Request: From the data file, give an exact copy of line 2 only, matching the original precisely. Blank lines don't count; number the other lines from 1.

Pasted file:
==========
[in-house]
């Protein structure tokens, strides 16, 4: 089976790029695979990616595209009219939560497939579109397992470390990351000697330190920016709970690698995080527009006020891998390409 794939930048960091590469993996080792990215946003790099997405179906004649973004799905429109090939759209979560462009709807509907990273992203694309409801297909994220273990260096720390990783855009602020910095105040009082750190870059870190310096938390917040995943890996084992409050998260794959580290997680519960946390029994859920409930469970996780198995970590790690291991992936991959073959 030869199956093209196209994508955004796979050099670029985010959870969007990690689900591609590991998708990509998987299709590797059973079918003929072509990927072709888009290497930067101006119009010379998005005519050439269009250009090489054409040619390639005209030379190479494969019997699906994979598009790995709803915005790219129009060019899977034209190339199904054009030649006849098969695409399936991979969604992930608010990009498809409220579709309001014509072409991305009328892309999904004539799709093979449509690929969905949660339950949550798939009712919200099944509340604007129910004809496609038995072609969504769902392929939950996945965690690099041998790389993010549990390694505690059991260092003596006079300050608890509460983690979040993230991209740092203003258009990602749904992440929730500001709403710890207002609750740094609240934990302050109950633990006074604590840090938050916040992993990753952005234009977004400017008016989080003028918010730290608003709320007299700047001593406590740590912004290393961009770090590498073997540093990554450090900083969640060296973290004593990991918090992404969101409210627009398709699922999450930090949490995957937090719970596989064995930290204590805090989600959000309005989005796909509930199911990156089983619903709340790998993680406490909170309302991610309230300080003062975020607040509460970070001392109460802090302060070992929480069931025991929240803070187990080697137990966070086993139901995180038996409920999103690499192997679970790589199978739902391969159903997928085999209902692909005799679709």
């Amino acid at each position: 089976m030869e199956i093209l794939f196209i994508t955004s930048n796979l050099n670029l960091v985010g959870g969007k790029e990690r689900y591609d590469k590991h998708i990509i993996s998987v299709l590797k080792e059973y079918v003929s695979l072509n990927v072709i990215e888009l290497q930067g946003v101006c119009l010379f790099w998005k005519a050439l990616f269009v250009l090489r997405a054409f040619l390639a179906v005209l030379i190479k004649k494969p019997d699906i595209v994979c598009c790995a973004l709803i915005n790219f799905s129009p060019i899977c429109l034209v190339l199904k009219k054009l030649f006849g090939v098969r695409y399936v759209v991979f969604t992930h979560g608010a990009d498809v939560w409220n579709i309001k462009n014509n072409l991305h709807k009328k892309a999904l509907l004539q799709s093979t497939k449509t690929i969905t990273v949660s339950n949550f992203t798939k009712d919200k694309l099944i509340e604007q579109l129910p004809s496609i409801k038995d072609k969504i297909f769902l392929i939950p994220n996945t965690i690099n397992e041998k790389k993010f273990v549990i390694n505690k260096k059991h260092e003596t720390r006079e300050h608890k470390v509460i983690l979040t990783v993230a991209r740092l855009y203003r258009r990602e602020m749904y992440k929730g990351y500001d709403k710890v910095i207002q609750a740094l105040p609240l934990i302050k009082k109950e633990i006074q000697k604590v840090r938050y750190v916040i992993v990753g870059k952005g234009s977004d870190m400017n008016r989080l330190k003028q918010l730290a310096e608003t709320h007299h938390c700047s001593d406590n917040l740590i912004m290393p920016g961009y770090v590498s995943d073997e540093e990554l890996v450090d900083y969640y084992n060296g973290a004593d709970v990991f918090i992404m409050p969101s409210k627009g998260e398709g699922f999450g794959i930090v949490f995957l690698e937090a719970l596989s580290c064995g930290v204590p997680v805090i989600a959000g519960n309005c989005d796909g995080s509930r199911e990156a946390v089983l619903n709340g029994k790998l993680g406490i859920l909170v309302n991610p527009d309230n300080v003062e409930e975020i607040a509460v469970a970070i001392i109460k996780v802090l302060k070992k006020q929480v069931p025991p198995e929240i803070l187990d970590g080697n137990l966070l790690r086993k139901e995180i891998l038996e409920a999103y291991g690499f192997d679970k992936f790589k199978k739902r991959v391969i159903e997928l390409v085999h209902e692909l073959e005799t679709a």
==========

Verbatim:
């Protein structure tokens, strides 16, 4: 089976790029695979990616595209009219939560497939579109397992470390990351000697330190920016709970690698995080527009006020891998390409 794939930048960091590469993996080792990215946003790099997405179906004649973004799905429109090939759209979560462009709807509907990273992203694309409801297909994220273990260096720390990783855009602020910095105040009082750190870059870190310096938390917040995943890996084992409050998260794959580290997680519960946390029994859920409930469970996780198995970590790690291991992936991959073959 030869199956093209196209994508955004796979050099670029985010959870969007990690689900591609590991998708990509998987299709590797059973079918003929072509990927072709888009290497930067101006119009010379998005005519050439269009250009090489054409040619390639005209030379190479494969019997699906994979598009790995709803915005790219129009060019899977034209190339199904054009030649006849098969695409399936991979969604992930608010990009498809409220579709309001014509072409991305009328892309999904004539799709093979449509690929969905949660339950949550798939009712919200099944509340604007129910004809496609038995072609969504769902392929939950996945965690690099041998790389993010549990390694505690059991260092003596006079300050608890509460983690979040993230991209740092203003258009990602749904992440929730500001709403710890207002609750740094609240934990302050109950633990006074604590840090938050916040992993990753952005234009977004400017008016989080003028918010730290608003709320007299700047001593406590740590912004290393961009770090590498073997540093990554450090900083969640060296973290004593990991918090992404969101409210627009398709699922999450930090949490995957937090719970596989064995930290204590805090989600959000309005989005796909509930199911990156089983619903709340790998993680406490909170309302991610309230300080003062975020607040509460970070001392109460802090302060070992929480069931025991929240803070187990080697137990966070086993139901995180038996409920999103690499192997679970790589199978739902391969159903997928085999209902692909005799679709």